Lets set the scene.. The home has been just been listed at a price based on comps so it is just
right, its either staged or the interior is designed to appeal to the masses, and you have just
concluded your second open house. All weekend long you are being told, “OH this space will
sell quickly!” Sunday evening comes around and wham, the first offer comes in, then the
second. By the end of the evening you are on the phone with different buyer agents negotiating
and you have seven written offers for the seller. The seller of course is beyond thrilled! But
don't put your cart before the horse just yet. The deal isn’t done. The last thing you want to do
is lose your focus and choose a buyer that may cause the whole deal to fall apart down the line.
So how do you pick the best offer in a multiple offer situation? Be sure not to let the situation go
to your head.
You have heard it, “we want top dollar” and “cash is king”. Of course those are lovely. But when
you are dealing with multiple buyers who are eager, highest dollar isn’t always the winner. You
will want to start with price, but don’t end there. It will get you attention for sure, but you want to
stick to the details. You’ll want to keep in mind the ideal process of your seller. What’s their
ideal close date? Are their any contingencies? How is the home going to be funded. Any offer
for sure should never be considered unless a pre-approval is included. You’ll still need to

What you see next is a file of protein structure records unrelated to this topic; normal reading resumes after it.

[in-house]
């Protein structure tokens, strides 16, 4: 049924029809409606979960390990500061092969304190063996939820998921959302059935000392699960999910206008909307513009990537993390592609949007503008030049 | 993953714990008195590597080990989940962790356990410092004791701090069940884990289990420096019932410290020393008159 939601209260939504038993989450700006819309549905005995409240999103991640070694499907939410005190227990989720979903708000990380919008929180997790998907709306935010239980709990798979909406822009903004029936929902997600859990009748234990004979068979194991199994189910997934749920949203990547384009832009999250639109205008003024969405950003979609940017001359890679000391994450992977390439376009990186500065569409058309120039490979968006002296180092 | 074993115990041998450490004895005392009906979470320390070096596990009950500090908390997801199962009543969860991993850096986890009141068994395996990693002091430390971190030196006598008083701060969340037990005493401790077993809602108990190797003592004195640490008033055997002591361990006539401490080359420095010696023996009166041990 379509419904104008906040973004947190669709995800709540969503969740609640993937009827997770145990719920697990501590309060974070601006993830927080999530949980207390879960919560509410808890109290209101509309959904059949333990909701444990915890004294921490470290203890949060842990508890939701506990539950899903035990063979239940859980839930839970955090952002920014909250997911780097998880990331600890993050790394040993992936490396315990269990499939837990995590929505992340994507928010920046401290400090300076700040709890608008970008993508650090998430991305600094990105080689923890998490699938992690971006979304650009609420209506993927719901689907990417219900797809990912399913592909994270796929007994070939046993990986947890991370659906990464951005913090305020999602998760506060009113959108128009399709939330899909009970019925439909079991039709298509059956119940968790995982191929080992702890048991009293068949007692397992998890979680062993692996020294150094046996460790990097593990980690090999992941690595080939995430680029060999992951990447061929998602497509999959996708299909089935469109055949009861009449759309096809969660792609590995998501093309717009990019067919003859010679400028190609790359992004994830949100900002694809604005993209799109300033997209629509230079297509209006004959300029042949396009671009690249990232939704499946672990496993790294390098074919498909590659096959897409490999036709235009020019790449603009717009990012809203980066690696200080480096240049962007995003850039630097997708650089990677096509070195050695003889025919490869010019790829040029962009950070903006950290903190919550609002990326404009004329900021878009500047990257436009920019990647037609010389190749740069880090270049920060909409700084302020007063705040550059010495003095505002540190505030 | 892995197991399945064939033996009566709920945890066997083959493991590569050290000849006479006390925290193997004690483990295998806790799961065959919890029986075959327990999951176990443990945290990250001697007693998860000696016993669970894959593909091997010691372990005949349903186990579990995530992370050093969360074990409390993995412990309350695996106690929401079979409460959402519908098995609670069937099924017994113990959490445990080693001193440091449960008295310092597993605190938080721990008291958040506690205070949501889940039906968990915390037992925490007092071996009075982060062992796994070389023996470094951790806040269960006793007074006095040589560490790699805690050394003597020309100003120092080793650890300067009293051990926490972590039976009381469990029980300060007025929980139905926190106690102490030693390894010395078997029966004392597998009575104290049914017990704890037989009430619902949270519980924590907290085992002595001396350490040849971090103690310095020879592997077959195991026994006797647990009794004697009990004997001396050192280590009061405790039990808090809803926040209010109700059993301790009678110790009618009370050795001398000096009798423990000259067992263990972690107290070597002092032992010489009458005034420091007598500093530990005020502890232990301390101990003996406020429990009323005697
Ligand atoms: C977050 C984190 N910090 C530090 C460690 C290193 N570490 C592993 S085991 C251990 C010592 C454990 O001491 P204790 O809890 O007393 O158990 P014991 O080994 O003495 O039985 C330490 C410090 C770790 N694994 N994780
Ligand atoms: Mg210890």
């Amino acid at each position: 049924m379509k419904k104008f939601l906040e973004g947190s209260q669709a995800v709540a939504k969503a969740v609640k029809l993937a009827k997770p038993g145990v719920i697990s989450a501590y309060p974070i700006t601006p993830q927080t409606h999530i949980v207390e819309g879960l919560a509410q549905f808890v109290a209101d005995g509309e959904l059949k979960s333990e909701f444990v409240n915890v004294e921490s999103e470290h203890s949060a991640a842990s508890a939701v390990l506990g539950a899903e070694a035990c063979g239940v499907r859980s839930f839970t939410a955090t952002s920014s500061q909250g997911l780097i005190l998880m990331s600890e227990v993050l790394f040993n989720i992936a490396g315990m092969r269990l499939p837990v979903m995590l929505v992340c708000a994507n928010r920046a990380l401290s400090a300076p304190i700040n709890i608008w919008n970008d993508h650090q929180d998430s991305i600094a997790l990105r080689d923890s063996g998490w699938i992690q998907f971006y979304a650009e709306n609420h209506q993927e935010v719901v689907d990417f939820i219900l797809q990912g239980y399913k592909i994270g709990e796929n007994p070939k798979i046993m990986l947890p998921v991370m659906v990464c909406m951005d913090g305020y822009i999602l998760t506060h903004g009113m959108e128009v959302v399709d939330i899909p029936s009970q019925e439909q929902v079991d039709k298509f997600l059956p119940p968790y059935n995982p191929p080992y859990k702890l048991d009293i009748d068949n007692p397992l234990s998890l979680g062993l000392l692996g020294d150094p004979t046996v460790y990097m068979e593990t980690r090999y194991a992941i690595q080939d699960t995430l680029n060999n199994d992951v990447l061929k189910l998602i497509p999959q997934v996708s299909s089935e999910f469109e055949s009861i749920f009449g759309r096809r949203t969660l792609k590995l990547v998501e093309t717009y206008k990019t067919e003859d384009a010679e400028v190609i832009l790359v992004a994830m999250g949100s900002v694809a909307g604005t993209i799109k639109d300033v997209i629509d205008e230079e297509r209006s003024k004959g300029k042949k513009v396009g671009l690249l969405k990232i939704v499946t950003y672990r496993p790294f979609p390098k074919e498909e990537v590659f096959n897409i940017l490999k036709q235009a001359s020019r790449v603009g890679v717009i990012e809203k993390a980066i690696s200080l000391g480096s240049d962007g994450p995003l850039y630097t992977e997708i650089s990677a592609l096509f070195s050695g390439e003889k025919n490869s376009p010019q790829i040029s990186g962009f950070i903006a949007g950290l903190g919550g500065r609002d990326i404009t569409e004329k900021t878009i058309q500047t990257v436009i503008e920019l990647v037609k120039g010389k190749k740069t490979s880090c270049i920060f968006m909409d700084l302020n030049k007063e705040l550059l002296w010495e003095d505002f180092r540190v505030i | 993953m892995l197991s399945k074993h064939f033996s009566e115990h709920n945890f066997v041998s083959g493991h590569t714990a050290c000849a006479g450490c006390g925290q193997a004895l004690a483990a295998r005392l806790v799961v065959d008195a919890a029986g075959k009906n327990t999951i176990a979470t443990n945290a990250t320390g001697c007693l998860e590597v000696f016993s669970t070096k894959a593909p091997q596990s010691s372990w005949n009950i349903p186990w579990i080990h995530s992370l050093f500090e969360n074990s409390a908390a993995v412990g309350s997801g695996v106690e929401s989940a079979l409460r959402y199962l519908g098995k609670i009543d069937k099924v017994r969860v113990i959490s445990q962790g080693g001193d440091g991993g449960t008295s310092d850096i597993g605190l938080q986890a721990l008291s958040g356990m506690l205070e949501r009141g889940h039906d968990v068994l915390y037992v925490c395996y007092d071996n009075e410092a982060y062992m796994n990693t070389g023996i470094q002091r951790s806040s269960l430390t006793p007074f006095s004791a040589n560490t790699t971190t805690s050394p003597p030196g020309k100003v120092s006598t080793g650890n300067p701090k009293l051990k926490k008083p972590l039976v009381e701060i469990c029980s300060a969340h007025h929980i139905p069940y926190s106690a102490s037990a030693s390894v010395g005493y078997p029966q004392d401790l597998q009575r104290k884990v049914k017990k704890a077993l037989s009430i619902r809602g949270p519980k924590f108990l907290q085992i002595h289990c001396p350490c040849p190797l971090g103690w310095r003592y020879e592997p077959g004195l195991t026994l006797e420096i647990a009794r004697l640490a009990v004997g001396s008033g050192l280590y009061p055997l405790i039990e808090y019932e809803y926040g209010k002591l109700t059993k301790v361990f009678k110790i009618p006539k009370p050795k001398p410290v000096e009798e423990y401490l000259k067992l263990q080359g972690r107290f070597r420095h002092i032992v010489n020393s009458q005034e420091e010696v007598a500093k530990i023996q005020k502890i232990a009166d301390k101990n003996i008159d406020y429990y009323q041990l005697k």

secure timing with the lender and iron out some details, but a pre-approval is a start to what the
buyer can actually afford. The last thing you want to do is take the highest bid only to find out
the buyer can’t back it up.
You also will want to look at the buyer concessions. When offers are coming in, its easy to get
caught up in “me, me, me” and you overlook any buyer requests that may be part of the offer.
Study every offer to be sure you understand the give and take. Does the offer come with high
closing costs? Is it based on a mortgage contingency? Do they need to sell another home
first? You want to review the big picture and see which offers will generate the highest amount
of profit for your client. You’ll need to take the prices of the offers and subtract the cost of taxes,
fees, and closing costs. You also want to see who their mortgage lender is. Are they working
with a reputable company? Or does the company come with a bad reputation, for example,
they take longer to close the deal.
A buyer who also will submit a large earnest money deposit shows they are serious. Pending
home sales can sometimes blow up, and many sellers worry that if they commit to an offer, the
winning offer could back out. Leaving them high and dry because the other buyers have since
disappeared. The amount you put down to secure the deal, shows how serious you are about
closing if you increase it above the normal amount.
At the end of the day, everyone wants a good deal. In a multiple offer situation, you still want to
hold true to what the numbers are saying. For any listing, if you list it well, it very well may turn
into a multiple offer situation that turns into a bidding war. Which results in the seller getting
higher than the asking price as well. Its always better to price it according to the market, get
multiple offers and go up.. then over price it, get less offers and have to reduce the price. From
a buyer stand point, come with your best possible offer that meets all of the other parameters,
and see what happens! From a seller stand point, don’t let a high offer dim your focus. Keep
your eye on the larger picture to chose the best deal that feels the safest and that will close. We
want both the buyer and the seller to be the winner, so doing so will avoid wasting any time.